Drug Sensitivity-related Benefit Of Systematic Lymphadenectomy During Cytoreductive Surgery In Optimally Debulked Stages IIIc And IV Ovarian Cancer.
Published 2004 · Medicine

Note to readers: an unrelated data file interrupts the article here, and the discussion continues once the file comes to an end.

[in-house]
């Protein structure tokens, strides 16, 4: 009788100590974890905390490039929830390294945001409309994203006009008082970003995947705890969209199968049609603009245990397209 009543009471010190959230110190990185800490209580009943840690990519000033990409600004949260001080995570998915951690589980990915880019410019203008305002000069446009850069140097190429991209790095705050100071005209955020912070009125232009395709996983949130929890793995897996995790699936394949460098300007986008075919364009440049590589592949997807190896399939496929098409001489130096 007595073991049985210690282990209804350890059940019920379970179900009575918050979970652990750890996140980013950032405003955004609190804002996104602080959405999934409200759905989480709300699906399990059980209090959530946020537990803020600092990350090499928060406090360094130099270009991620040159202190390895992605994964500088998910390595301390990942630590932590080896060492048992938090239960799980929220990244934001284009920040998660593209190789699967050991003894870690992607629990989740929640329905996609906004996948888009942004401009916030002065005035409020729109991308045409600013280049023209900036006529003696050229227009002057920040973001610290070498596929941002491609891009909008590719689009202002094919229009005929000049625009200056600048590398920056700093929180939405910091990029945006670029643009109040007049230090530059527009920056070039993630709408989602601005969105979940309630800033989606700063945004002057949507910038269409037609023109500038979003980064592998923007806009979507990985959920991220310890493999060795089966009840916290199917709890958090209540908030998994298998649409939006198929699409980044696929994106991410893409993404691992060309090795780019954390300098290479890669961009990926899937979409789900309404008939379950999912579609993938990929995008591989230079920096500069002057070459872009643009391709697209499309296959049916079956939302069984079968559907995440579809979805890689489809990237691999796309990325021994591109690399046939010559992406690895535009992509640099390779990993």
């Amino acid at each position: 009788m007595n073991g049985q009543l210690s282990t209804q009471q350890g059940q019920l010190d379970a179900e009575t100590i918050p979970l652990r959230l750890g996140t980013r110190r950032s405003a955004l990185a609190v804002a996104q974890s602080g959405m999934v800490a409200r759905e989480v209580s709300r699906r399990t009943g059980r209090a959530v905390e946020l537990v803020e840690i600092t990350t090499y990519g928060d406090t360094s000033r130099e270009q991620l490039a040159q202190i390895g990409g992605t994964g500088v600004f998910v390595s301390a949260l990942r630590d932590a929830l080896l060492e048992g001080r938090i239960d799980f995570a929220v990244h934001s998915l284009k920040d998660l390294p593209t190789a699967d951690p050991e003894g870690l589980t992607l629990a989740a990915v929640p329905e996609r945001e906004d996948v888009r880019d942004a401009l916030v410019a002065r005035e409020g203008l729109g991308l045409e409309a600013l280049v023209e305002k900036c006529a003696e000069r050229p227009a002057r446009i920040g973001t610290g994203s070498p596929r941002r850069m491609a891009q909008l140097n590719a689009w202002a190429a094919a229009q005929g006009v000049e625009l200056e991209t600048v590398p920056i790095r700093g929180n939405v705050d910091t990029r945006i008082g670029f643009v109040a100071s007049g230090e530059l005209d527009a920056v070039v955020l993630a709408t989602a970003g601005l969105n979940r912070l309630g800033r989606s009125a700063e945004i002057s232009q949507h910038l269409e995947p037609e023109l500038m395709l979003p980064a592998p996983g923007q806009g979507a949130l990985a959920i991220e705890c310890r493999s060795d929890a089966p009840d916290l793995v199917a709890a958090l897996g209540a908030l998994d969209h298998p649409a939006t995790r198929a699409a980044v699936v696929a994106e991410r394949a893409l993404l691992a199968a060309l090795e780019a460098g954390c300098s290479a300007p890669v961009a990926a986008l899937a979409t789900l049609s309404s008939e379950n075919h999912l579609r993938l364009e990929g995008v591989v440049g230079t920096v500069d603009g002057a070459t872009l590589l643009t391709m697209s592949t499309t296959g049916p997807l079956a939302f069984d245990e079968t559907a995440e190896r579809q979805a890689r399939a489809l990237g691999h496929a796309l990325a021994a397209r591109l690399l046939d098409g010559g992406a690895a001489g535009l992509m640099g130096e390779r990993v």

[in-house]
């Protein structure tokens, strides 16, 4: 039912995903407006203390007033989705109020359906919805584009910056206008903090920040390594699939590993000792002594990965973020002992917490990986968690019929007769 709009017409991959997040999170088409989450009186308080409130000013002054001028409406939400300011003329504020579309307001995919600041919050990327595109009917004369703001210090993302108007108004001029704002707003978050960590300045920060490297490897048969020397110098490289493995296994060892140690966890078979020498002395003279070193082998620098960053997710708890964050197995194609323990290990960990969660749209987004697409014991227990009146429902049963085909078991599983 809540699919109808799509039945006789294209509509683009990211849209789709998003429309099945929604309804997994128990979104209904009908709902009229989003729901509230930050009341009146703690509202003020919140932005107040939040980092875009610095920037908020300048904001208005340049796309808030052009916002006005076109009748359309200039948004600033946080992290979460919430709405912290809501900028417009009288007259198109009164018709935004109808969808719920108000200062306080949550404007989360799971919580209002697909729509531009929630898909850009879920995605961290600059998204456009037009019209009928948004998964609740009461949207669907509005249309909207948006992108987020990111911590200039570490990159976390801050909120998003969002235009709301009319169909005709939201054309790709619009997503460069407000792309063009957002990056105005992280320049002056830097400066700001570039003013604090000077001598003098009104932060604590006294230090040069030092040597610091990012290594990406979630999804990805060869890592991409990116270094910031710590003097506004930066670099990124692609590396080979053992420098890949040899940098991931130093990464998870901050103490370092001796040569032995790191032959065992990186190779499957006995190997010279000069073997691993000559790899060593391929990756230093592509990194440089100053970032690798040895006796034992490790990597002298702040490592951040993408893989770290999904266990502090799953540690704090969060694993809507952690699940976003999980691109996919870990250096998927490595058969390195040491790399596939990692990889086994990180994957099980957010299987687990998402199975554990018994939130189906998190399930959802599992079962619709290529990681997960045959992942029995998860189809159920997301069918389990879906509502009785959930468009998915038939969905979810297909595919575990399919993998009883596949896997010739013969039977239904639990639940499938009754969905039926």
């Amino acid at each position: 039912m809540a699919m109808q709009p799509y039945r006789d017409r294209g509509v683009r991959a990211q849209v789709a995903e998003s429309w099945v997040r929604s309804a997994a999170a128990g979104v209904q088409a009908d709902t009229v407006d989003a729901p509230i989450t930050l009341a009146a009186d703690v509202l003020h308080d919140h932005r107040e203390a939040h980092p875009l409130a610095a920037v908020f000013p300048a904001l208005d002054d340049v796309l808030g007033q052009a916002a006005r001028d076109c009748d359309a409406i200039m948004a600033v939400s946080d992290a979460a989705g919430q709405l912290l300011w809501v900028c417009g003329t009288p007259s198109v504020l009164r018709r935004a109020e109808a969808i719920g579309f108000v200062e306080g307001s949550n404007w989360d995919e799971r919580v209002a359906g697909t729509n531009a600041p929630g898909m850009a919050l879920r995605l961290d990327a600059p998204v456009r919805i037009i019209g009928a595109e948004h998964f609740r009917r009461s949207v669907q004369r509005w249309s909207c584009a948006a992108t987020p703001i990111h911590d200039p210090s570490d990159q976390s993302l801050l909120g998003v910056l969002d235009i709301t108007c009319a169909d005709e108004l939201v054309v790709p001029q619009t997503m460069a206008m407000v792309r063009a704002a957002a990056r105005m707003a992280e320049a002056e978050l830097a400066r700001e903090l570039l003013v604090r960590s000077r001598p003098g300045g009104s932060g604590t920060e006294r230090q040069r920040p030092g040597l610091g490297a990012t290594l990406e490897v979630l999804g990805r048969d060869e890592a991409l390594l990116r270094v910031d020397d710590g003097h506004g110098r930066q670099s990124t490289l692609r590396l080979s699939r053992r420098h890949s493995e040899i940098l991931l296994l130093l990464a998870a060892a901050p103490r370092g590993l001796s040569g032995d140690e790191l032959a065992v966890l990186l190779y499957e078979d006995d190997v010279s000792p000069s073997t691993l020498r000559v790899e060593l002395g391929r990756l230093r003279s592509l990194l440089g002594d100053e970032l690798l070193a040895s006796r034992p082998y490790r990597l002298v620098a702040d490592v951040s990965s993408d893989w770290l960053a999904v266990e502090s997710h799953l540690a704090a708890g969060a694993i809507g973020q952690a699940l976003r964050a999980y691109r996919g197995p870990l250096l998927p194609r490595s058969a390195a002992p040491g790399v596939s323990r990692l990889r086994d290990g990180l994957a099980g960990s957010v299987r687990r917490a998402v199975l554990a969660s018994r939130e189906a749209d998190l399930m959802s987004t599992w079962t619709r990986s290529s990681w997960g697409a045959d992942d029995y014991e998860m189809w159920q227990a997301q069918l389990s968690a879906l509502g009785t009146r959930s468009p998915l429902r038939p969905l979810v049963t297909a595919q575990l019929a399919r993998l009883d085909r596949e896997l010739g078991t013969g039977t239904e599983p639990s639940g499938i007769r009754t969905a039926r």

OBJECTIVE The purpose of this study is to assess the survival experience following systematic lymphadenectomy (LNX) in conjunction with primary but optimal cytoreductive surgery in advanced epithelial ovarian cancer (OC) patients when followed by intensive chemotherapy. METHODS This is a retrospective analysis of all women with OC who were treated in our institution between 1992 and 2000. A total of 98 patients with stages IIIc-IV of OC underwent primary cytoreductive surgery which was 'optimal' (<1 cm residual disease). All patients subsequently received postoperative platinum-containing chemotherapy. Group I, consisting of 51 patients underwent LNX; Group II, consisting of 47 patients did not undergo LNX. The percentage of patients failing to respond to chemotherapy in each group was similar. Each group had statistically equivalent age, stage, regimens of chemotherapy performed, and all other known prognostic factors. RESULTS No survival benefit could be seen in platinum-sensitive patients. However, in patients who failed to respond to chemotherapy, the 2-year progression-free survival (PFS) (42.8% vs. 14.3%) and overall survival (OS) (51.2% vs. 28.8%) was quite different. LNX significantly improved those of drug-resistant patients when optimal cytoreductive surgery was performed [P = 0.008, risk ratio (rr) = 2.675, 95% confidence interval (CI) = 1.251-5.724]. Cox's proportional analysis shows that LNX was one of the three most significant covariate with the tumor grade and the number of postoperative residual lesions. CONCLUSIONS The results show that LNX might be of benefit in patients who have optimal primary cytoreductive surgery and who do not respond to platinum-based chemotherapy.